For the first time in my life I have a sworn enemy – and I don’t even know her name

The cyclist, though, was enraged. “THAT’S CLEVER, ISN’T IT?” she yelled. “WALKING IN THE ROAD!”

Last month, I made an enemy. I do not say this lightly, and I certainly don’t say it with pride, as a more aggressive male might. Throughout my life I have avoided confrontation with a scrupulousness that an unkind observer would call out-and-out cowardice. A waiter could bring the wrong order, cold and crawling with maggots, and in response to “How is everything?” I’d still manage a grin and a “lovely, thanks”.

On the Underground, I’m so wary of being a bad citizen that I often give up my seat to people who aren’t pregnant, aren’t significantly older than me, and in some cases are far better equipped to stand than I am. If there’s one thing I am not, it’s any sort of provocateur. And yet now this: a feud.

And I don’t even know my enemy’s name.

She was on a bike when I accidentally entered her life. I was pushing a buggy and I wandered – rashly, in her view – into her path. There’s little doubt that I was to blame: walking on the road while in charge of a minor is not something encouraged by the Highway Code. In my defence, it was a quiet, suburban street; the cyclist was the only vehicle of any kind; and I was half a street’s length away from physically colliding with her. It was the misjudgment of a sleep-deprived parent rather than an act of malice.

The cyclist, though, was enraged. “THAT’S CLEVER, ISN’T IT?” she yelled. “WALKING IN THE ROAD!”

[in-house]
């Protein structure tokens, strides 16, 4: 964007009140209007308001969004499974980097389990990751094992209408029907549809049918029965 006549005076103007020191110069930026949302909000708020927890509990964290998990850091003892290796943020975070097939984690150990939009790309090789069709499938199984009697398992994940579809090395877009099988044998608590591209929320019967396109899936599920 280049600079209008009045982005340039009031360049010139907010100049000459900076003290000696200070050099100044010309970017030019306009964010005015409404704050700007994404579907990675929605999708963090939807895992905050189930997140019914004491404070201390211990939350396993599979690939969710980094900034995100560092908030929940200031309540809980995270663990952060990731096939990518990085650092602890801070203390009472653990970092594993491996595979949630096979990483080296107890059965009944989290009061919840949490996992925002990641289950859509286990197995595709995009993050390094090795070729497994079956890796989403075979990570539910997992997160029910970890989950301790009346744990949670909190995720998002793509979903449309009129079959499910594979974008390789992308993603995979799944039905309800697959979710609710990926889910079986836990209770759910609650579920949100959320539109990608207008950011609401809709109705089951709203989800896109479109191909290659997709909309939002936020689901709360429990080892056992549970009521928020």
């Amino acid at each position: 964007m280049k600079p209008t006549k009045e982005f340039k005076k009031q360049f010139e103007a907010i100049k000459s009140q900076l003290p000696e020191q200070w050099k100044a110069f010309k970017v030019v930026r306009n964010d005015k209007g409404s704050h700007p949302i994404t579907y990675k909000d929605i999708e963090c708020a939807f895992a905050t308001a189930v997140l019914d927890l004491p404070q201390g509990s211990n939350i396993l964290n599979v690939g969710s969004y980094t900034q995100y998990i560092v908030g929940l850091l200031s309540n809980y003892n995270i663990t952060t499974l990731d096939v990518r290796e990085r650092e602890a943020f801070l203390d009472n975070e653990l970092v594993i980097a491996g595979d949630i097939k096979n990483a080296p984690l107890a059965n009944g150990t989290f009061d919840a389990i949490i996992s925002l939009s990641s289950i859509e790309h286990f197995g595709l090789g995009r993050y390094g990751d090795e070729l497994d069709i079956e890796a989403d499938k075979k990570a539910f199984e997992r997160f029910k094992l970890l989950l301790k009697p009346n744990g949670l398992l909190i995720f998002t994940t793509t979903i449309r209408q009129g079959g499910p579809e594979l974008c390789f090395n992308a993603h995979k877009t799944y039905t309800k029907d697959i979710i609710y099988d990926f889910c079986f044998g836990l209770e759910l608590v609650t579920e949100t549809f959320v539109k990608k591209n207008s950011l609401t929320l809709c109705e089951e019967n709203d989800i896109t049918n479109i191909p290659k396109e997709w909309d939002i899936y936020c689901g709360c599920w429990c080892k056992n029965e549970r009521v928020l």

I was stung by what someone on The Apprentice might refer to as her negative feedback, and walked on with a redoubled sense of the parental inadequacy that is my default state even at the best of times.

A sad little incident, but a one-off, you would think. Only a week later, though, I was walking in a different part of town, this time without the toddler and engrossed in my phone. Again, I accept my culpability in crossing the road without paying due attention; again, I have to point out that it was only a “close shave” in the sense that meteorites are sometimes reported to have “narrowly missed crashing into the Earth” by 50,000 miles. It might have merited, at worst, a reproving ting of the bell. Instead came a familiar voice. “IT’S YOU AGAIN!” she yelled, wrathfully.

This time the shock brought a retort out of me, probably the harshest thing I have ever shouted at a stranger: “WHY ARE YOU SO UNPLEASANT?”

None of this is X-rated stuff, but it adds up to what I can only call a vendetta – something I never expected to pick up on the way to Waitrose. So I am writing this, as much as anything, in the spirit of rapprochement. I really believe that our third meeting, whenever it comes, can be a much happier affair. People can change. Who knows: maybe I’ll even be walking on the pavement

Mark Watson is a stand-up comedian and novelist. His most recent book, Crap at the Environment, follows his own efforts to halve his carbon footprint over one year.

This article first appeared in the 20 October 2016 issue of the New Statesman, Brothers in blood